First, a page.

NEW YORK — The disgraced movie mogul Harvey Weinstein used a web of private detectives, lawyers, and even undercover former Mossad agents in a failed effort to stop The New York Times and The New Yorker from publishing their October investigations into allegations of sexual harassment and assault against him.
The cloak-and-dagger undertaking, detailed in a new report on The New Yorker’s website Monday, included the use of an agent who posed as a women’s rights advocate to befriend and spy on one accuser, the actress Rose McGowan. The same agent posed as a woman with a possible allegation against Weinstein in an attempt to lure journalists into sharing information about other possible accusers, according to the magazine’s report, which relied heavily on internal Weinstein documents and e-mails.
A contract with one of at least three private investigation firms that Weinstein employed, Black Cube, listed its “primary objectives” as providing “intelligence which will help the client’s efforts to completely stop the publication of a new negative article in a leading NY Newspaper” and obtaining content from a book that was to include “harmful, negative information on and about the client.” The magazine identified the newspaper as The New York Times and the book author as Rose McGowan, who has stepped forward to allege that Weinstein raped her. (He has denied forcing women into “nonconsensual sex.”)
The contract, which the magazine published on its website, had as its signatory a Weinstein lawyer, David Boies, a Democratic Party stalwart who argued for marriage equality at the Supreme Court and represented Al Gore in the disputed 2000 presidential election.
Boies’s firm, Boies Schiller Flexner LLP, has provided the Times with outside legal counsel in three legal matters during the past 10 years, including one libel case. The newspaper released a stern statement Monday night about Boies’s involvement in the effort to undermine its reporting and its reporters.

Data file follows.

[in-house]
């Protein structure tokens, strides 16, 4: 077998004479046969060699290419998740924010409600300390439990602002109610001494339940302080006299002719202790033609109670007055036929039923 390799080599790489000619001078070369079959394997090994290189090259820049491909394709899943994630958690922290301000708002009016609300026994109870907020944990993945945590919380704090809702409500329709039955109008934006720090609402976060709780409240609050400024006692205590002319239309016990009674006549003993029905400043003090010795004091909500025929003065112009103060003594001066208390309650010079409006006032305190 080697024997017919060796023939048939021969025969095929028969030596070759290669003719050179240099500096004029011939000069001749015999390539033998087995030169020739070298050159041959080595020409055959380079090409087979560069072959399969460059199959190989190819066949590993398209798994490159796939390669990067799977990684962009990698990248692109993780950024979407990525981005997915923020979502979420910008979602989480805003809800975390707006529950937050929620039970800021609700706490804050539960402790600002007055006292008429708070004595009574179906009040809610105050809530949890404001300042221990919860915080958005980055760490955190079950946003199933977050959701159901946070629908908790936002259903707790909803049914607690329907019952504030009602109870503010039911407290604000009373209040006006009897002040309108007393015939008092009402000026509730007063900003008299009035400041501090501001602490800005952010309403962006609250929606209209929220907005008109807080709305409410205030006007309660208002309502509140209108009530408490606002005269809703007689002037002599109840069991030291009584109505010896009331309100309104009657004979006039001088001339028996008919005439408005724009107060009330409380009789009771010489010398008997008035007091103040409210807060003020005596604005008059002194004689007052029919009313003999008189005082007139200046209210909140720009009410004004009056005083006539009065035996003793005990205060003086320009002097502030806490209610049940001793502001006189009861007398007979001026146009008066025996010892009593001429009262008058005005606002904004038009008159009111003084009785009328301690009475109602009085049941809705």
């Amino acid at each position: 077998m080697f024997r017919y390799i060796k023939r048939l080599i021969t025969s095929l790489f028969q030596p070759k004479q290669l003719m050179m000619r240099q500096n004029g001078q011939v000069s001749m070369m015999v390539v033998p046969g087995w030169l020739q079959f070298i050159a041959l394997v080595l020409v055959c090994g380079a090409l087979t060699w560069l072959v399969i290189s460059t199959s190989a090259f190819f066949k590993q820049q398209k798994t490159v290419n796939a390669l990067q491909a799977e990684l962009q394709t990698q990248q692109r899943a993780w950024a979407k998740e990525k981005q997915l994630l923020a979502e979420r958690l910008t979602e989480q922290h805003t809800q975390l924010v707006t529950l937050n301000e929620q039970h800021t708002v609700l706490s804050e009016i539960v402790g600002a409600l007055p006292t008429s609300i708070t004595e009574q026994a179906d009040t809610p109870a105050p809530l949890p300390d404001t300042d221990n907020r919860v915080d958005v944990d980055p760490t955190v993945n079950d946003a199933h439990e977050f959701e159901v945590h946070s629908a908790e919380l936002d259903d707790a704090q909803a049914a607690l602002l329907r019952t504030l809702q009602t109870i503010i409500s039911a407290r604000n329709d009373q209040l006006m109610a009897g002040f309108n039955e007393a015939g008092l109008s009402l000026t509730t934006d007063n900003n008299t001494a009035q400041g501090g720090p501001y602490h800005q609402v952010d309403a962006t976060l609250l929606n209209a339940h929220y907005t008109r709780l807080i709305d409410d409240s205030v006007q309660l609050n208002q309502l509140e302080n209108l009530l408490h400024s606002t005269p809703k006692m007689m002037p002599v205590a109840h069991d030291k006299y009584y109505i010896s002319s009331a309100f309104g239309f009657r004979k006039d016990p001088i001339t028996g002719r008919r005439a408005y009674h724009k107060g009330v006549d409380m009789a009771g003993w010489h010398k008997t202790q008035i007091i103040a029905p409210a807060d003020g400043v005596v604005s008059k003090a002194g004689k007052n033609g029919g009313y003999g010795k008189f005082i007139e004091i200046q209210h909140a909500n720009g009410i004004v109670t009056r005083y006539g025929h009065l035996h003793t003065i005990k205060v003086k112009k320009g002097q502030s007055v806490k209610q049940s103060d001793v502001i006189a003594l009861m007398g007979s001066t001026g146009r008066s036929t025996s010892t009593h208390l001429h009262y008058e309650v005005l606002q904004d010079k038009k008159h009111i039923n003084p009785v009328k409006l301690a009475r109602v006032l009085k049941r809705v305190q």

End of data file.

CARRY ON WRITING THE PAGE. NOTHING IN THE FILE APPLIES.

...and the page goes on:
“We learned today that the law firm of Boies Schiller and Flexner secretly worked to stop our reporting on Harvey Weinstein at the same time as the firm’s lawyers were representing us in other matters,” the statement read. “We consider this intolerable conduct, a grave betrayal of trust, and a breach of the basic professional standards that all lawyers are required to observe. It is inexcusable and we will be pursuing appropriate remedies.”
On Monday night, David McCraw, the Times’ deputy general counsel, declined to say what those remedies might be. But, he said, “I think that what they owe us is an explanation of what actually happened,” adding, “We need to know much more.”
Boies did not respond to an e-mail inquiry on Monday. But he told The New Yorker that while he oversaw the contract, he himself did not select the firm or direct its agents. And while he said he did not believe his work for Weinstein and his firm’s representation of the Times represented a conflict, “We should not have been contracting and paying investigators that we did not select and direct.”
Black Cube promotes itself as “a select group of veterans from the Israeli elite intelligence units.”
One of its agents posed as a potential Weinstein accuser to secure two meetings with Ben Wallace, a New York magazine reporter who was pursuing a Weinstein article that never came to be. She also reached out to one of the two lead New York Times reporters on the Weinstein story, Jodi Kantor, The New Yorker reported, an attempt that went nowhere.
Kantor was also investigated, along with the New Yorker reporter on the Weinstein story, Ronan Farrow, by another firm Weinstein hired, PSOPS. The firm had been used, as well, to dig up dirt on accusers like McGowan, producing one long briefing that included a subheading that read, “Past Lovers,” The New Yorker reported.
Weinstein’s habit of using investigators to undermine accusers and reporters dates back more than a decade, according to The New Yorker article published on Monday, which was also written by Farrow. The magazine reported that Weinstein had used Kroll “to dig up unflattering information” about the former New York Times media columnist David Carr, who died in 2015, when Carr was working on an article about Weinstein in the early 2000s for New York magazine. The article quotes from a report about Carr that Weinstein’s investigators produced, noting that he had learned of McGowan’s allegations.
A spokeswoman for Weinstein, Sallie Hofmeister, denied Weinstein had assigned a private eye to look into Carr when the Times asked her about it last month. Hofmeister did not respond to e-mails on Monday night.